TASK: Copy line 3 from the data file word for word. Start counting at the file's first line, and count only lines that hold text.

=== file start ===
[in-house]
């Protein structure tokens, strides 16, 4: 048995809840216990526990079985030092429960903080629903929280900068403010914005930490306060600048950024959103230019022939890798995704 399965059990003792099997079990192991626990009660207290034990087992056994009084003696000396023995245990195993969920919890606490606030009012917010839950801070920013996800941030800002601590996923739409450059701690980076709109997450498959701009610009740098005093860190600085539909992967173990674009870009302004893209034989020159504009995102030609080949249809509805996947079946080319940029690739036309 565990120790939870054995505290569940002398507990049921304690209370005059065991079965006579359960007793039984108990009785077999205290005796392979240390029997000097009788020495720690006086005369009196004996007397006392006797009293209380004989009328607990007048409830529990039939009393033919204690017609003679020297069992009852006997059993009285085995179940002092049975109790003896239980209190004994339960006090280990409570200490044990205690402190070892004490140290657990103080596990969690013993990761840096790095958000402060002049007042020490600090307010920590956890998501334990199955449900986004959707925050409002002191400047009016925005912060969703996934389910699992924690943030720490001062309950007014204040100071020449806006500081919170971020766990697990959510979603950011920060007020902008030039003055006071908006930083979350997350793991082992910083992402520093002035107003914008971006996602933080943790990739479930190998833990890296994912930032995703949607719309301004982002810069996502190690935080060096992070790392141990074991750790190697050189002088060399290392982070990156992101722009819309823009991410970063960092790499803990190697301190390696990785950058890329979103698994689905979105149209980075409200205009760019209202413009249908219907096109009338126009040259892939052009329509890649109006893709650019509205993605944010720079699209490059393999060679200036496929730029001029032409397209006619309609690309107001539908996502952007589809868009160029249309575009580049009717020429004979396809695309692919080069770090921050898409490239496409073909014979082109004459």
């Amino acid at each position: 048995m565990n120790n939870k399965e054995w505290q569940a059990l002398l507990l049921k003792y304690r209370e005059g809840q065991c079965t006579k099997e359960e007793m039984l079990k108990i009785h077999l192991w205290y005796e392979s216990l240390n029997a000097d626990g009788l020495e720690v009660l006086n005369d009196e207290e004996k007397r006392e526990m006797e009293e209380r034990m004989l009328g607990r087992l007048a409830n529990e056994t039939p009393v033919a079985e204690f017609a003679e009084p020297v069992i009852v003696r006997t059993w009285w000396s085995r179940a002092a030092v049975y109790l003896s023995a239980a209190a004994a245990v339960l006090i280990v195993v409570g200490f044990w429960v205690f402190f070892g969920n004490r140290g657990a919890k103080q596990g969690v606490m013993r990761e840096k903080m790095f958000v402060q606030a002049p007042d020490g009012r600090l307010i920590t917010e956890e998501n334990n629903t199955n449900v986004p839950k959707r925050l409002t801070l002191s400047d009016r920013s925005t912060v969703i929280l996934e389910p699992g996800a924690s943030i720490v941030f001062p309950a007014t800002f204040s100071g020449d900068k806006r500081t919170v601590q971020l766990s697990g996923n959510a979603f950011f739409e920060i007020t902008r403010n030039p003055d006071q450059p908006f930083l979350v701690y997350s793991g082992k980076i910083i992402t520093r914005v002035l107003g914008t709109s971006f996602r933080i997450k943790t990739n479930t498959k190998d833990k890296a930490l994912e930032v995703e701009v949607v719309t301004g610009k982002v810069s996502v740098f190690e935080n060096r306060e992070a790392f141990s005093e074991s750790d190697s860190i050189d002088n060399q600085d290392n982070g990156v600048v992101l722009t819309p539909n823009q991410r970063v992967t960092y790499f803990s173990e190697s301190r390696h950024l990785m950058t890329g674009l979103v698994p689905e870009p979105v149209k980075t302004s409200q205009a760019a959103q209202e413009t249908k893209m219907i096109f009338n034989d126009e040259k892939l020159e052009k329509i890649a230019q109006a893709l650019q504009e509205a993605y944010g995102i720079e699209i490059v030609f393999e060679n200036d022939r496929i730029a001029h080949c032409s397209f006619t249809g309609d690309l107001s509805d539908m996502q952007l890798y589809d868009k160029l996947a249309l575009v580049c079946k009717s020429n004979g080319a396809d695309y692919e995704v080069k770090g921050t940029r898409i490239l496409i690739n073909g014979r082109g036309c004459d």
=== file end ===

């Amino acid at each position: 048995m565990n120790n939870k399965e054995w505290q569940a059990l002398l507990l049921k003792y304690r209370e005059g809840q065991c079965t006579k099997e359960e007793m039984l079990k108990i009785h077999l192991w205290y005796e392979s216990l240390n029997a000097d626990g009788l020495e720690v009660l006086n005369d009196e207290e004996k007397r006392e526990m006797e009293e209380r034990m004989l009328g607990r087992l007048a409830n529990e056994t039939p009393v033919a079985e204690f017609a003679e009084p020297v069992i009852v003696r006997t059993w009285w000396s085995r179940a002092a030092v049975y109790l003896s023995a239980a209190a004994a245990v339960l006090i280990v195993v409570g200490f044990w429960v205690f402190f070892g969920n004490r140290g657990a919890k103080q596990g969690v606490m013993r990761e840096k903080m790095f958000v402060q606030a002049p007042d020490g009012r600090l307010i920590t917010e956890e998501n334990n629903t199955n449900v986004p839950k959707r925050l409002t801070l002191s400047d009016r920013s925005t912060v969703i929280l996934e389910p699992g996800a924690s943030i720490v941030f001062p309950a007014t800002f204040s100071g020449d900068k806006r500081t919170v601590q971020l766990s697990g996923n959510a979603f950011f739409e920060i007020t902008r403010n030039p003055d006071q450059p908006f930083l979350v701690y997350s793991g082992k980076i910083i992402t520093r914005v002035l107003g914008t709109s971006f996602r933080i997450k943790t990739n479930t498959k190998d833990k890296a930490l994912e930032v995703e701009v949607v719309t301004g610009k982002v810069s996502v740098f190690e935080n060096r306060e992070a790392f141990s005093e074991s750790d190697s860190i050189d002088n060399q600085d290392n982070g990156v600048v992101l722009t819309p539909n823009q991410r970063v992967t960092y790499f803990s173990e190697s301190r390696h950024l990785m950058t890329g674009l979103v698994p689905e870009p979105v149209k980075t302004s409200q205009a760019a959103q209202e413009t249908k893209m219907i096109f009338n034989d126009e040259k892939l020159e052009k329509i890649a230019q109006a893709l650019q504009e509205a993605y944010g995102i720079e699209i490059v030609f393999e060679n200036d022939r496929i730029a001029h080949c032409s397209f006619t249809g309609d690309l107001s509805d539908m996502q952007l890798y589809d868009k160029l996947a249309l575009v580049c079946k009717s020429n004979g080319a396809d695309y692919e995704v080069k770090g921050t940029r898409i490239l496409i690739n073909g014979r082109g036309c004459d």